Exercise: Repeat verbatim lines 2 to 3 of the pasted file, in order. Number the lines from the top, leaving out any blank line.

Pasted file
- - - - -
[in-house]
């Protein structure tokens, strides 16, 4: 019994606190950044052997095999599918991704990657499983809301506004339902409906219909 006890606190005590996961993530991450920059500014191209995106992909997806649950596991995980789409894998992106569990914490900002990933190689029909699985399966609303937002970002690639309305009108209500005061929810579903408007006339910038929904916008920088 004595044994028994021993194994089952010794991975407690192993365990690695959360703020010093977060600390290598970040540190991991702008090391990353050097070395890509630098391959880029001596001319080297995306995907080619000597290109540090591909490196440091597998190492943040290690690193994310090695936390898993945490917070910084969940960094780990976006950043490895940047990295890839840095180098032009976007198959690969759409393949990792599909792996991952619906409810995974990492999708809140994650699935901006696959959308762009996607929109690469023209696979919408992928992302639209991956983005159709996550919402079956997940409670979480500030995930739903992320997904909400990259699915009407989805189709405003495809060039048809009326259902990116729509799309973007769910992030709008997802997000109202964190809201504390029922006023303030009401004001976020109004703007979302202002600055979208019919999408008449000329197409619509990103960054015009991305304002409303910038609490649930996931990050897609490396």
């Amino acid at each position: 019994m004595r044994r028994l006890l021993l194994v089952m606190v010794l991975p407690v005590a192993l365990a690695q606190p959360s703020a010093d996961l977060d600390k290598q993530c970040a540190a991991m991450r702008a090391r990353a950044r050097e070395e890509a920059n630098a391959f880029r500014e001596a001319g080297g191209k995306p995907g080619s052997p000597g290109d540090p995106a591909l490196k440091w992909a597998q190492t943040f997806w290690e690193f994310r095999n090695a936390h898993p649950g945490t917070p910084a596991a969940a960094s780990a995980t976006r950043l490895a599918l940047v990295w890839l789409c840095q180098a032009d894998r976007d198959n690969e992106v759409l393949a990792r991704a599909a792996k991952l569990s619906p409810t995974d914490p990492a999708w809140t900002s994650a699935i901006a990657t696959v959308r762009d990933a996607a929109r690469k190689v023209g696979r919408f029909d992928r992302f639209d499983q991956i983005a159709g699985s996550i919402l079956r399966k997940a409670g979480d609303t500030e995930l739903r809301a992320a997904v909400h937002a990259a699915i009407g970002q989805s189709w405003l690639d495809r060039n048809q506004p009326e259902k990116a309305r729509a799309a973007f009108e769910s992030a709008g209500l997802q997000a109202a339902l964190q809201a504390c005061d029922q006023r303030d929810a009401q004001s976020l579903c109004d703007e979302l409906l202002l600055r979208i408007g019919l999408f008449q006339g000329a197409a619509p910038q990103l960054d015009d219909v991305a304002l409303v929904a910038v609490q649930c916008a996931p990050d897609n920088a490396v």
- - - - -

């Protein structure tokens, strides 16, 4: 019994606190950044052997095999599918991704990657499983809301506004339902409906219909 006890606190005590996961993530991450920059500014191209995106992909997806649950596991995980789409894998992106569990914490900002990933190689029909699985399966609303937002970002690639309305009108209500005061929810579903408007006339910038929904916008920088 004595044994028994021993194994089952010794991975407690192993365990690695959360703020010093977060600390290598970040540190991991702008090391990353050097070395890509630098391959880029001596001319080297995306995907080619000597290109540090591909490196440091597998190492943040290690690193994310090695936390898993945490917070910084969940960094780990976006950043490895940047990295890839840095180098032009976007198959690969759409393949990792599909792996991952619906409810995974990492999708809140994650699935901006696959959308762009996607929109690469023209696979919408992928992302639209991956983005159709996550919402079956997940409670979480500030995930739903992320997904909400990259699915009407989805189709405003495809060039048809009326259902990116729509799309973007769910992030709008997802997000109202964190809201504390029922006023303030009401004001976020109004703007979302202002600055979208019919999408008449000329197409619509990103960054015009991305304002409303910038609490649930996931990050897609490396």
């Amino acid at each position: 019994m004595r044994r028994l006890l021993l194994v089952m606190v010794l991975p407690v005590a192993l365990a690695q606190p959360s703020a010093d996961l977060d600390k290598q993530c970040a540190a991991m991450r702008a090391r990353a950044r050097e070395e890509a920059n630098a391959f880029r500014e001596a001319g080297g191209k995306p995907g080619s052997p000597g290109d540090p995106a591909l490196k440091w992909a597998q190492t943040f997806w290690e690193f994310r095999n090695a936390h898993p649950g945490t917070p910084a596991a969940a960094s780990a995980t976006r950043l490895a599918l940047v990295w890839l789409c840095q180098a032009d894998r976007d198959n690969e992106v759409l393949a990792r991704a599909a792996k991952l569990s619906p409810t995974d914490p990492a999708w809140t900002s994650a699935i901006a990657t696959v959308r762009d990933a996607a929109r690469k190689v023209g696979r919408f029909d992928r992302f639209d499983q991956i983005a159709g699985s996550i919402l079956r399966k997940a409670g979480d609303t500030e995930l739903r809301a992320a997904v909400h937002a990259a699915i009407g970002q989805s189709w405003l690639d495809r060039n048809q506004p009326e259902k990116a309305r729509a799309a973007f009108e769910s992030a709008g209500l997802q997000a109202a339902l964190q809201a504390c005061d029922q006023r303030d929810a009401q004001s976020l579903c109004d703007e979302l409906l202002l600055r979208i408007g019919l999408f008449q006339g000329a197409a619509p910038q990103l960054d015009d219909v991305a304002l409303v929904a910038v609490q649930c916008a996931p990050d897609n920088a490396v």